One can go even further: as happened with medieval commentaries on the ancient Greek philosophy, or the Bible, there is intrinsic value in the commentaries themselves. Peer-review can become a genre. With few exceptions, most of the work done for peer-reviewing goes to trash in this “hazing ritual” which leads to publication. By making the peer-review open, instead of using it as a bottleneck on the path to publication, this genre might flourish.

  2. Mike Taylor Says:

    Needless to say, I strongly agree that throwing away all the work that goes into a review is stupid. It’s one reason that we did this and then this

  3. […] post is motivated by the Mike Stay’s Why peer-review may be worth persisting with, despite everything and by comments at the post Two pieces of all too obvious […]

  4. Kenneth Carpenter Says:

    As one of those supposed “authorities”, I can guarantee that I have had my share of manuscripts that were rejected. Some I have managed to salvage through revision, some remain asleep on my hard drive (I think I have five). I’ve endured the peer review process for over 40 years. Yes, I still get irritated with reviewers. I have had some reviews that were good and caught serious mistakes that I would not want out there published for ever. Consider how E.D. Cope could have saved himself embarrassment and lots of money had his Elasmosaurus manuscript been peer reviewed. The head on the wrong end would have been caught and not be something that still haunts him over a hundred years after his death. Do YOU want something similar?

    I still rail against “small minded idiots who obviously didn’t understand the subject” :-) The worse reviewers are those who nitpick in order to give the impression that they did a thorough job reviewing (but of course, I am sure I have been guilty of that). One of the hardest part about reviewing is helping authors to whom English is a second language: trying to figure out what they are trying to say and help them say it, even if I don’t agree.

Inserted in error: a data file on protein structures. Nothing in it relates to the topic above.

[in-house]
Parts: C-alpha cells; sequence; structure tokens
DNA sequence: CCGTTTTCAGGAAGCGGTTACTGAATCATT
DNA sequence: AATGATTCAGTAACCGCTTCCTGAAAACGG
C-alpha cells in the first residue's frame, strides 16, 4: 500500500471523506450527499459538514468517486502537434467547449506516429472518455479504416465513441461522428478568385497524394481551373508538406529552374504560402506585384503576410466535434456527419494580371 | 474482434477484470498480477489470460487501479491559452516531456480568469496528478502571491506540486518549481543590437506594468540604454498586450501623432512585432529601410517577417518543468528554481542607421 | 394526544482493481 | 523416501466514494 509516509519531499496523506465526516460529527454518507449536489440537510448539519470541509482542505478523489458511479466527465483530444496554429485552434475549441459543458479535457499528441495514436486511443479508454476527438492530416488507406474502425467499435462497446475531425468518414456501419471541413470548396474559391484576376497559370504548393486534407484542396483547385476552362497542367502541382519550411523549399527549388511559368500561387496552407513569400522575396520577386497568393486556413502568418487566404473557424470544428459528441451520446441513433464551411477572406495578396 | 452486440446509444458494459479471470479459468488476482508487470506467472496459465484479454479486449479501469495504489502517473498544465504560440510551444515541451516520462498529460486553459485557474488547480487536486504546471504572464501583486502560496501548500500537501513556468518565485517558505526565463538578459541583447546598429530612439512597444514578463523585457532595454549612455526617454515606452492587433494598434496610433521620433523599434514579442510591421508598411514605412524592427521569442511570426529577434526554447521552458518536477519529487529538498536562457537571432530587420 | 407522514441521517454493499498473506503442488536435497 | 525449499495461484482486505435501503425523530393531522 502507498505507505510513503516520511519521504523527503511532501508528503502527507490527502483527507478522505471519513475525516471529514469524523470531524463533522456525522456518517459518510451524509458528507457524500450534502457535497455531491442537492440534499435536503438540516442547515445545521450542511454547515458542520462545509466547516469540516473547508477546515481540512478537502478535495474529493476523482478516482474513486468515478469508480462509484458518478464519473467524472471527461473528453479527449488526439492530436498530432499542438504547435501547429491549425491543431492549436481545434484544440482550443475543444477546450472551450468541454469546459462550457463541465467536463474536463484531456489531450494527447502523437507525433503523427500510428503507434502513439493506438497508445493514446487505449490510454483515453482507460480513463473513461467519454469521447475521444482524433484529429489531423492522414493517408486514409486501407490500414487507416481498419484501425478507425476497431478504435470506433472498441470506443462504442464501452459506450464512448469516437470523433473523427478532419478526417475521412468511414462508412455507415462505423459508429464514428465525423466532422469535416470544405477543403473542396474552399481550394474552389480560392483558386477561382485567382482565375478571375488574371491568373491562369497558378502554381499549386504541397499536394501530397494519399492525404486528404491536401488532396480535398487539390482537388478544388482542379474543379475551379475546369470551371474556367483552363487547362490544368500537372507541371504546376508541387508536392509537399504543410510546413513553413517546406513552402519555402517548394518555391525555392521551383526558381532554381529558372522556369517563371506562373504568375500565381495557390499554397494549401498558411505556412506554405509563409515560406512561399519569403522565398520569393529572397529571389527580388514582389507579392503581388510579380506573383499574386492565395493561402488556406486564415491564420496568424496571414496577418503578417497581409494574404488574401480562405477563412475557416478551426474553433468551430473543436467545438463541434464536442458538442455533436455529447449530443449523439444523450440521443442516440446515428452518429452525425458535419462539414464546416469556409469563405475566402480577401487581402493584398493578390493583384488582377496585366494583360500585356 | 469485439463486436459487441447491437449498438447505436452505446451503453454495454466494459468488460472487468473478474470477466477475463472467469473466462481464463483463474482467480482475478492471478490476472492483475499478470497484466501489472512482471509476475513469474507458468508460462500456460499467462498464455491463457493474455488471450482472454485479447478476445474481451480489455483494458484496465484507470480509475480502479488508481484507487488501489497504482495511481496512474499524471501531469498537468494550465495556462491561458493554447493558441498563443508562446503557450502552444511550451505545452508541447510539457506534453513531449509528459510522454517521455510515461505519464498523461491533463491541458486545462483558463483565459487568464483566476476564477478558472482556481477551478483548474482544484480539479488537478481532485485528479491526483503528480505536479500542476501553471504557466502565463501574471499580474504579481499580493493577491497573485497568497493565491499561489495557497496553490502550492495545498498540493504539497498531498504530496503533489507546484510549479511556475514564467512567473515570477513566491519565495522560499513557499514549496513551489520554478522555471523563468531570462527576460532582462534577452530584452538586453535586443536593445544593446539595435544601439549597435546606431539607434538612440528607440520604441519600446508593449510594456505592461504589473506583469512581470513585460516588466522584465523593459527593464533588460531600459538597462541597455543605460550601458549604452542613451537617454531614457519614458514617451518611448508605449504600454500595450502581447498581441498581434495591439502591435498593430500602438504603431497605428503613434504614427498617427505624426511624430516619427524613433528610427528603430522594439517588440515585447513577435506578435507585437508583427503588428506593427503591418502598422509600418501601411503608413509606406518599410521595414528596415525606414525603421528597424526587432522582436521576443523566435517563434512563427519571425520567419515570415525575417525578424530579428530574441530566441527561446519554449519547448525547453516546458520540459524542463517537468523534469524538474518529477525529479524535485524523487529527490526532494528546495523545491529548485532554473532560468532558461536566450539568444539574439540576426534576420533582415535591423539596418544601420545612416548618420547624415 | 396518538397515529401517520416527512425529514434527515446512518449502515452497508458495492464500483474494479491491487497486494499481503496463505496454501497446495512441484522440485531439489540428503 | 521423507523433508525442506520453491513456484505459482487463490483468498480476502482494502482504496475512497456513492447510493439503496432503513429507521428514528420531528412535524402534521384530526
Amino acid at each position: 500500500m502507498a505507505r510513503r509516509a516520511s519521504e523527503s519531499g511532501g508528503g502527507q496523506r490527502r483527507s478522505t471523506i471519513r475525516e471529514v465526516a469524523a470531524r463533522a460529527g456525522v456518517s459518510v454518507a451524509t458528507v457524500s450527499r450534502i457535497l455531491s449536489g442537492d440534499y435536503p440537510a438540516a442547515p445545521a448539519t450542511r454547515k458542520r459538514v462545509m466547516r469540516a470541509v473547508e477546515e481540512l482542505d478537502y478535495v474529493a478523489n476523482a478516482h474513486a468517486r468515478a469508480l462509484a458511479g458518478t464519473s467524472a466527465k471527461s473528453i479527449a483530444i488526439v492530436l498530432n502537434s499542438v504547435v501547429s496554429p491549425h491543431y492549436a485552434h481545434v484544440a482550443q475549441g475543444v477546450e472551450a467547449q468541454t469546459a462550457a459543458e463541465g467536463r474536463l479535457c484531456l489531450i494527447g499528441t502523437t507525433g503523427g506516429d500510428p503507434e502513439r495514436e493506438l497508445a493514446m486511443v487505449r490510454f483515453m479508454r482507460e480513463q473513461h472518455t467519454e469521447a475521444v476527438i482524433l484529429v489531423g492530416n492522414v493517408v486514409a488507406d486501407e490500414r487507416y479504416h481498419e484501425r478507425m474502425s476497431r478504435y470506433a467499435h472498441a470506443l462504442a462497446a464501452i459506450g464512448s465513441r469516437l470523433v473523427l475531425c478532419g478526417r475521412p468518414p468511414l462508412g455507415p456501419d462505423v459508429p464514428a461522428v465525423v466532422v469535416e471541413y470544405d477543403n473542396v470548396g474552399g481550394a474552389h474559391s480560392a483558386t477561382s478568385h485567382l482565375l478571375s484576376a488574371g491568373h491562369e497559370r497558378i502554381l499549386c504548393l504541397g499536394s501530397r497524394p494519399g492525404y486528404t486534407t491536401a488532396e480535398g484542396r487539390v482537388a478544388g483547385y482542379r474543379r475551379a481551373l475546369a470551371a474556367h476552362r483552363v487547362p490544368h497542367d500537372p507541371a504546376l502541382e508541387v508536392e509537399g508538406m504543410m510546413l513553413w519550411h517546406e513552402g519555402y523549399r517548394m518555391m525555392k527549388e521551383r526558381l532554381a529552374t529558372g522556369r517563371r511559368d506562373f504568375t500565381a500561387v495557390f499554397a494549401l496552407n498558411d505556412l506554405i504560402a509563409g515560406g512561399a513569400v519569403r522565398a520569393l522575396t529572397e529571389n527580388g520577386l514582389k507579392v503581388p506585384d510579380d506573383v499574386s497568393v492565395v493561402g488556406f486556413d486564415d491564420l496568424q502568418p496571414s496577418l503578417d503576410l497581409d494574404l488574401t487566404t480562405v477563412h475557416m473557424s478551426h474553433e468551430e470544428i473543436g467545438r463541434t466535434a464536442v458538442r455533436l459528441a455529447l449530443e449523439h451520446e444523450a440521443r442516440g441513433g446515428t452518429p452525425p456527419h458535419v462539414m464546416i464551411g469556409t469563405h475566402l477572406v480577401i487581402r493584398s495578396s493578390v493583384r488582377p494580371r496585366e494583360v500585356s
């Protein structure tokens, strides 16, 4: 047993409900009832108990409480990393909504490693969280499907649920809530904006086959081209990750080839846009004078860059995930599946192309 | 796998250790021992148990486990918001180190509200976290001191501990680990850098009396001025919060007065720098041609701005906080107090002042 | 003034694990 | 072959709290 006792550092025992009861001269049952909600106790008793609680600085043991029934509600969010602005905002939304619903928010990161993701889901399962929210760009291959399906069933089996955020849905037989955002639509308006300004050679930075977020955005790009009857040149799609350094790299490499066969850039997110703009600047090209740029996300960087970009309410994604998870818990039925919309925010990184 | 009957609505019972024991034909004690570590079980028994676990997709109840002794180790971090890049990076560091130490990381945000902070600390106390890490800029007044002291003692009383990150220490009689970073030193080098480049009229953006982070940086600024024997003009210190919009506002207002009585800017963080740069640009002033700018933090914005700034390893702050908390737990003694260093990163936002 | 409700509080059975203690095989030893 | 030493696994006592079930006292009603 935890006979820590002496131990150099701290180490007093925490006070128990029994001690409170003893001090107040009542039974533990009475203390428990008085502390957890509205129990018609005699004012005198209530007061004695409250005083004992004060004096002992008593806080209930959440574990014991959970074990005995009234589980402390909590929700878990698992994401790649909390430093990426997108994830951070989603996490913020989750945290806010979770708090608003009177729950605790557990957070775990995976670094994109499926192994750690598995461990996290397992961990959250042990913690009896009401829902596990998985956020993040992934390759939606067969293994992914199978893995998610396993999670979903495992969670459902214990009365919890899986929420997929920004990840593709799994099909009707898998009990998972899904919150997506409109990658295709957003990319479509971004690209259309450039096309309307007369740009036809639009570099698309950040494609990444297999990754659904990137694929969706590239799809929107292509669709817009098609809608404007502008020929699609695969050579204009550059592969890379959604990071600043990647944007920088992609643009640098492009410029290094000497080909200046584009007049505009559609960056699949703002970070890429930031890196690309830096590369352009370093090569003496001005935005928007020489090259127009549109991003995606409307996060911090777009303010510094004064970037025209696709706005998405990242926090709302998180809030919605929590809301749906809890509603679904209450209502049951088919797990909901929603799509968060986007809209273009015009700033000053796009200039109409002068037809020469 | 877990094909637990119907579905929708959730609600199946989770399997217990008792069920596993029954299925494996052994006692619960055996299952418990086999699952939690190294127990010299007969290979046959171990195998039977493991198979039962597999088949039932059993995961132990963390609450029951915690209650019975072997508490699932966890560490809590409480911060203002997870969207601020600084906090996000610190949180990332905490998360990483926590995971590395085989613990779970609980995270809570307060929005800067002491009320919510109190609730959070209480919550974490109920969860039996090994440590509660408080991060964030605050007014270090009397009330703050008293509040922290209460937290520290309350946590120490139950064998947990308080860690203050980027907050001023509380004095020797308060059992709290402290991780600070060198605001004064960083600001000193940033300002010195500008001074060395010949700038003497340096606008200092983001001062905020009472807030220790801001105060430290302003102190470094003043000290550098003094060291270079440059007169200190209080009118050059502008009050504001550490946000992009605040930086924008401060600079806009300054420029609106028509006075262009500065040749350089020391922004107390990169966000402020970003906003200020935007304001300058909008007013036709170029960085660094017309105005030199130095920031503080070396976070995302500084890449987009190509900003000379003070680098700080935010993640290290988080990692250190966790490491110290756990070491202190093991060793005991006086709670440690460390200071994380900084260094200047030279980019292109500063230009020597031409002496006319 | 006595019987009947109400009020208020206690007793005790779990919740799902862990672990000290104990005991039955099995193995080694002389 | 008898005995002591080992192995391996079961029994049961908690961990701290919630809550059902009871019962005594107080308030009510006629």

The hardest part about the review process, and why so many rail against it, is that it is a blow to your ego: you write what you consider a masterpiece, only to have someone (like me) trash it. This can be so emotionally crippling that some graduate students/professionals publish very few papers during their lives. As a result, I often (not always) cushion my comments to new writers that the comments are meant to be constructive, to make the manuscript better. I usually tell them to look at the comments, then ignore the manuscript for a month or more to put some emotional distance before trying to revise it. Then, it is possible to consider the review comments without seeing red. This is advice I still practice. Some comments clearly indicate the reviewer did not understand, so if they didn’t, it is possible others won’t either. Now is your chance to rewrite for clarity.

    The all time worse manuscripts to review are those of authors trying to sound scientific. Don’t. Write simply. Don’t try to impress me with your writing, you WILL fail. For new writers (i.e., students), you can find more on this and other topics in my paper on “How to write a scientific paper” at http://www.mediafire.com/?01ytqituko7p0

  5. Mike Taylor Says:

    I’d agree with pretty much all of that, Ken. I suppose the only exception would be that there are some reviewers (Jerry Harris leaps to mind) who are very nit-picky, but do it with such a good spirit that it’s super-clear that the nit-picking is intended to improve the manuscript, not be a barrier to it.

  6. […] very helpful reviews that we received, and then also submitted for peer-review. We do still want that “we went through review” badge on our work (without believing it means more than it really does) and the archiving in PubMed Central and […]

  7. […] real value of peer-review is not as a mark of correctness, but of seriousness” (from this 2014 post). If other people want me to part with my precious time to engage with their work, they can darn […]

  8. […] the publish-first lifecycle could be exploited by cranks. If the willingness to undergo peer-review is the mark of seriousness in a researcher — and if non-serious researchers are unwilling to face that gauntlet — then a venue that lets […]